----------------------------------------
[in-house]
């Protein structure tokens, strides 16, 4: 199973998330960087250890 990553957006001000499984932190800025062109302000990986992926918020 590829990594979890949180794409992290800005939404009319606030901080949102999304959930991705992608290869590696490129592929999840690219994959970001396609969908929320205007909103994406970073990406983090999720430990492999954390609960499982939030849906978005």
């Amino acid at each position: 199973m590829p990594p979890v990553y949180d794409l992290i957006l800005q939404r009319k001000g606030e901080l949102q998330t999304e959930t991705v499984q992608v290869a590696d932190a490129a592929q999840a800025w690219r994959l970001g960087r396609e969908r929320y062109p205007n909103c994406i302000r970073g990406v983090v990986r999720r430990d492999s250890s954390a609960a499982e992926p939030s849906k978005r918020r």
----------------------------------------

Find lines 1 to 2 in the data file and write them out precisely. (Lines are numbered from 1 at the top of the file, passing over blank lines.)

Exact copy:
[in-house]
């Protein structure tokens, strides 16, 4: 199973998330960087250890 990553957006001000499984932190800025062109302000990986992926918020 590829990594979890949180794409992290800005939404009319606030901080949102999304959930991705992608290869590696490129592929999840690219994959970001396609969908929320205007909103994406970073990406983090999720430990492999954390609960499982939030849906978005």